What if there were teens whose lives depended on being bad influences? This is life for sons and daughters of fallen angels in Sweet Evil.
Tenderhearted Southern girl, Anna Whitt, was born with the sixth sense to see and feel emotions of other people. She’s aware of a struggle within herself, an inexplicable pull toward danger, but it isn’t until she turns sixteen and meets the alluring Kaidan Rowe that she discovers her terrifying heritage, and her will-power is put to the test. He’s the boy your daddy warned you about. If only someone had warned Anna.
A cross-country trip to meet her father forces Anna to face the reality that hope and love are not options for her kind. When she confronts her destiny, will Anna embrace her halo or her horns?
Anna is the poster child, goodie goodie girl. She pretty much hasn’t done a bad or rotten thing in her life (so sickly sweet sometimes it makes me want to choke her). She finally commits her first bad deed shortly after meeting her teen heart throb Kaidan Rowe, son of the Demon of Lust. I found that bit a tad hard to believe…never told a lie in your life until that moment? Hmm I call shenanigans. Oh yes, and soon after she meets him is also when she learns that she is the daughter of a Guardian Angel and Fallen Angel.
Wendy Higgins takes the cliché ‘why do good girls like bad boys’ and runs with it in a new an interesting direction. Especially since it seems bad boy Kaidan may not want to be bad after all. I think this plays up to the idea that some girls that fall for the bad boys think they can change them. Now then! – let’s mound oodles and oodles of obstacles in their path shall we? – because what romance is worth having unless it breaks your heart into teensy teenage pieces first. *evil laughter*
What I found most interesting about Sweet Evil were the twists on demons and their hierarchy as far as how they carry out their work here on the mortal plane. I wanted to know more about all of these elements, and just how Anna being the only Nephilim born of the two opposing angel factions was going to make her special. I have to comment that there were two particular scenes that I felt were very convenient information dumps on demon background. These were like interviews, so to speak – where she gets almost all her questions oh so easily answered. Even though these were extremely convenient they still managed to work well within the story.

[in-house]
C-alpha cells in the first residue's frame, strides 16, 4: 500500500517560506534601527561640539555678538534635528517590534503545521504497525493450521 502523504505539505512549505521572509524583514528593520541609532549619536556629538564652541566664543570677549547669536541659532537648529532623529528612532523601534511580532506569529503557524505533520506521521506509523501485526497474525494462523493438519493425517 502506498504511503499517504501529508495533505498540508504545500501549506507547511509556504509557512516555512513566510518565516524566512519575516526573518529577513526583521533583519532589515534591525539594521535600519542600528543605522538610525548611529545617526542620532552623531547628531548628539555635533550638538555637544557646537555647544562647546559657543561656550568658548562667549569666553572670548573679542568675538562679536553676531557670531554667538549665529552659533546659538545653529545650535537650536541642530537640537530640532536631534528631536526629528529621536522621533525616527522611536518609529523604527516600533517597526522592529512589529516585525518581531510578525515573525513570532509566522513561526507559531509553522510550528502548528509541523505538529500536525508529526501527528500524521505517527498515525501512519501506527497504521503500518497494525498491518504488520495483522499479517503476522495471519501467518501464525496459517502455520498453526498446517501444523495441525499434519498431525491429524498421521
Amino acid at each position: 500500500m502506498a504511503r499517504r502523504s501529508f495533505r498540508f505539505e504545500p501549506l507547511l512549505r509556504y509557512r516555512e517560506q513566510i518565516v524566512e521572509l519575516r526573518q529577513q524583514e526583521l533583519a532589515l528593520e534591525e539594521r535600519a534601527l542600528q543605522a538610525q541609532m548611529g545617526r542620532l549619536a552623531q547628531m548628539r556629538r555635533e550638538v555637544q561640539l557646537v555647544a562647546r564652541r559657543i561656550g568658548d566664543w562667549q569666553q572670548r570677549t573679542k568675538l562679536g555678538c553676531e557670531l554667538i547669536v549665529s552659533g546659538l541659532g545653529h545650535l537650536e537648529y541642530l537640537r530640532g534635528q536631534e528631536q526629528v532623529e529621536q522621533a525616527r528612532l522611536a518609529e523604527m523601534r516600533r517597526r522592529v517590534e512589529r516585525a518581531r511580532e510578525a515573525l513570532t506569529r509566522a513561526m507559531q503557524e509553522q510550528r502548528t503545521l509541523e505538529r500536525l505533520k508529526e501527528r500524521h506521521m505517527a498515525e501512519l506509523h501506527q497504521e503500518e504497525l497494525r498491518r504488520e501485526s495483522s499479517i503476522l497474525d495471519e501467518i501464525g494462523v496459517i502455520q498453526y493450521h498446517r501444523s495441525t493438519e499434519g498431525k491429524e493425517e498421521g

In fact, when I thought about it, my biggest gripe was I felt that not enough time in Sweet Evil is spent on the angel/demon storyline aspect and that too much was spent on romantic teenage angst. This might be my own personal bias showing here in that I prefer romance take the backseat in the plot lines.
There were just these huge chunks of the book to me that were focused completely on Anna’s mental and emotional state in regards to Kai. All of the swooning and agonizing over him was much too much for my tastes. Then throw in what looked like might be the possibility of a love triangle?…But as to that maybe there won’t be – I guess readers shall just have to wait and see in the next book.
Essentially, the romance portion of this book took away some of my enjoyment only because it ruled the plot such that a lot of interesting things that could have been given attention were shooed to the side. For instance a certain angelic artifact…I was thinking *drumroll* now here is going to be something to spice things up – but I was a little let down in regards to that. However, Wiggins did a great job of setup for round two and I’m interested to know how things develop.
With all that said, Sweet Evil will definitely tantalize the taste buds of many a YA romance reader but might not be for those that are looking for something with more meat rather than teen heat to it.
Tabitha the Pabkins
• This book was provided by the publisher for an honest review. All opinions expressed are my own. Please note that this post also contains affiliate links. To view our full Blog Policy, click here.